A handful of senators arrived at a Kelowna farm today on a giant bus. They’re on a cross-country tour to find ways to attract more young people to farming and help them succeed.
Farmer John Hofer says for local farmers to make it, consumers would have to be willing to pay more.
“I’ve crunched the numbers,” said Hofer. “Food prices will have to go up about 15 to 20 per cent for a farmer to actually start making a wage on par with like carpenter, electrician, a welder, a tradesman.”
Tessa Wetherill is with an organization called The Young Agrarians. It connects young farmers who can’t afford land and with land owners willing to lease– and it’s working.
“There’s 20 at least participating in the program right now,” said Wetherill. “But we’re brand new in the Okanagan, we’ve just been running since August. So there’s lots of interest.”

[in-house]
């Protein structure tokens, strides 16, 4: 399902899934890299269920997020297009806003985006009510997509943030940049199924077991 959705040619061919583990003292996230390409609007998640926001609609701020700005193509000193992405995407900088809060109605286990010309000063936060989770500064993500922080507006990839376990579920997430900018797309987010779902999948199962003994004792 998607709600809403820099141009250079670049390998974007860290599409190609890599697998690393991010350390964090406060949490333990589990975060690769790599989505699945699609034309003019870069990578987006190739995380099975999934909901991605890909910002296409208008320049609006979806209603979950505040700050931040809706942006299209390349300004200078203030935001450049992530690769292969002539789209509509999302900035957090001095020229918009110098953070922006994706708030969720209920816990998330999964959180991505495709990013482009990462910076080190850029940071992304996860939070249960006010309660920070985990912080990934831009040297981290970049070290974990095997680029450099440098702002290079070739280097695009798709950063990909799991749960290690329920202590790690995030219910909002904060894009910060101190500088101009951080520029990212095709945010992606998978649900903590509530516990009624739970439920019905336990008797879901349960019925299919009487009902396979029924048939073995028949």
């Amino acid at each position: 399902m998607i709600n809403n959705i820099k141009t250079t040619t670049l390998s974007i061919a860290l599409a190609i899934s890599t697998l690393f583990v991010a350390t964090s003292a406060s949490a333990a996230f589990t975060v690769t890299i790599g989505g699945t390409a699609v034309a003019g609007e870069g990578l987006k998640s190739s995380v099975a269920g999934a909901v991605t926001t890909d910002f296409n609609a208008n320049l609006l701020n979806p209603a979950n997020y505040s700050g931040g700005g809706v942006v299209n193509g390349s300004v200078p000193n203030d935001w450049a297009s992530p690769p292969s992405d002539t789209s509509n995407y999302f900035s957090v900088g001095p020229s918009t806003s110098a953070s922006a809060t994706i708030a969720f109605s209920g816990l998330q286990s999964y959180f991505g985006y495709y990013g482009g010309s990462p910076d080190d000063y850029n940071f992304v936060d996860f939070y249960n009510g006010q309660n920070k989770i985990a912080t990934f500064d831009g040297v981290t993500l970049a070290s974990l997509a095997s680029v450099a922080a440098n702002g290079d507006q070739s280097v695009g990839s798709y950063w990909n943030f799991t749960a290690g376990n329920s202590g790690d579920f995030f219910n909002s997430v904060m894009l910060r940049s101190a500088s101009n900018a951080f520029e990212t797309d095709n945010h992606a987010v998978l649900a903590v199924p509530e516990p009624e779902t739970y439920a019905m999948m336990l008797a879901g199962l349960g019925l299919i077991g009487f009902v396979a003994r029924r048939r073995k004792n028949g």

Senator Diane Griffin says the senate’s task is to prepare a report on how to make farming more profitable.
“And if we don’t do that and if Canada doesn’t increase its value added in the agriculture industry,” Griffin said, “it’s going to be very difficult to attract new young farmers into the business.”
As the senators’ bus left, headed to another stop, some wonder if the visit will produce results.
“To be honest,” said farmer Brenda Paterson, “when I’ve been to meetings with other farmers, at least as local politics go, quite often we leave the meeting and the general concensus is maybe you should just leave us alone let us do what we do — we don’t need reports.”